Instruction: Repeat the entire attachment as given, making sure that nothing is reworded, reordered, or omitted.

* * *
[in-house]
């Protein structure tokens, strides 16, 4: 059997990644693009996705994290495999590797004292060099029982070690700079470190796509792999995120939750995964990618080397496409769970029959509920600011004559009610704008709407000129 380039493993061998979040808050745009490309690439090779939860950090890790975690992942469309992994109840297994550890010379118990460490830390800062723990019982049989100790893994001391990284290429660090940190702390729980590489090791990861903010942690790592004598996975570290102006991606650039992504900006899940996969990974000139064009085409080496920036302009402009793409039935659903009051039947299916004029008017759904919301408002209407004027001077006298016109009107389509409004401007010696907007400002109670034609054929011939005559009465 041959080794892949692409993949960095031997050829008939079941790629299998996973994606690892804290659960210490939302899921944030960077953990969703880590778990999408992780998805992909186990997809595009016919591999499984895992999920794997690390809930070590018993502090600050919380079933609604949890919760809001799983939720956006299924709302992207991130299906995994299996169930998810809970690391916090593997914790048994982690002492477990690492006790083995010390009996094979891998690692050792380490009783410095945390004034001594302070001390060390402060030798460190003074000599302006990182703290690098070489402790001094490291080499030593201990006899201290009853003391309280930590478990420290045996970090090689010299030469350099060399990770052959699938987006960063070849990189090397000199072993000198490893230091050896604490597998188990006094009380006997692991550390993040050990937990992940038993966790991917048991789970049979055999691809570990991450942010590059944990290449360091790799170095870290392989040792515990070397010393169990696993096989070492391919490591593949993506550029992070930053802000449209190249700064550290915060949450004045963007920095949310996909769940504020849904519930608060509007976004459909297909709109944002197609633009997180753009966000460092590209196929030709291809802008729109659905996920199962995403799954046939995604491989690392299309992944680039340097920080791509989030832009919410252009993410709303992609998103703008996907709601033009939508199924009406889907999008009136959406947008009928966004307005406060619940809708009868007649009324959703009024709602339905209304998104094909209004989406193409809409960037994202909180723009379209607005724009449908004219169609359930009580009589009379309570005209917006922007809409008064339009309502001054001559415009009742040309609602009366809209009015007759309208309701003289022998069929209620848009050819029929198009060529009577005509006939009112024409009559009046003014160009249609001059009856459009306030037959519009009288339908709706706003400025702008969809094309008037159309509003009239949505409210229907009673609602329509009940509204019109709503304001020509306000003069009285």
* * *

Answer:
[in-house]
């Protein structure tokens, strides 16, 4: 059997990644693009996705994290495999590797004292060099029982070690700079470190796509792999995120939750995964990618080397496409769970029959509920600011004559009610704008709407000129 380039493993061998979040808050745009490309690439090779939860950090890790975690992942469309992994109840297994550890010379118990460490830390800062723990019982049989100790893994001391990284290429660090940190702390729980590489090791990861903010942690790592004598996975570290102006991606650039992504900006899940996969990974000139064009085409080496920036302009402009793409039935659903009051039947299916004029008017759904919301408002209407004027001077006298016109009107389509409004401007010696907007400002109670034609054929011939005559009465 041959080794892949692409993949960095031997050829008939079941790629299998996973994606690892804290659960210490939302899921944030960077953990969703880590778990999408992780998805992909186990997809595009016919591999499984895992999920794997690390809930070590018993502090600050919380079933609604949890919760809001799983939720956006299924709302992207991130299906995994299996169930998810809970690391916090593997914790048994982690002492477990690492006790083995010390009996094979891998690692050792380490009783410095945390004034001594302070001390060390402060030798460190003074000599302006990182703290690098070489402790001094490291080499030593201990006899201290009853003391309280930590478990420290045996970090090689010299030469350099060399990770052959699938987006960063070849990189090397000199072993000198490893230091050896604490597998188990006094009380006997692991550390993040050990937990992940038993966790991917048991789970049979055999691809570990991450942010590059944990290449360091790799170095870290392989040792515990070397010393169990696993096989070492391919490591593949993506550029992070930053802000449209190249700064550290915060949450004045963007920095949310996909769940504020849904519930608060509007976004459909297909709109944002197609633009997180753009966000460092590209196929030709291809802008729109659905996920199962995403799954046939995604491989690392299309992944680039340097920080791509989030832009919410252009993410709303992609998103703008996907709601033009939508199924009406889907999008009136959406947008009928966004307005406060619940809708009868007649009324959703009024709602339905209304998104094909209004989406193409809409960037994202909180723009379209607005724009449908004219169609359930009580009589009379309570005209917006922007809409008064339009309502001054001559415009009742040309609602009366809209009015007759309208309701003289022998069929209620848009050819029929198009060529009577005509006939009112024409009559009046003014160009249609001059009856459009306030037959519009009288339908709706706003400025702008969809094309008037159309509003009239949505409210229907009673609602329509009940509204019109709503304001020509306000003069009285």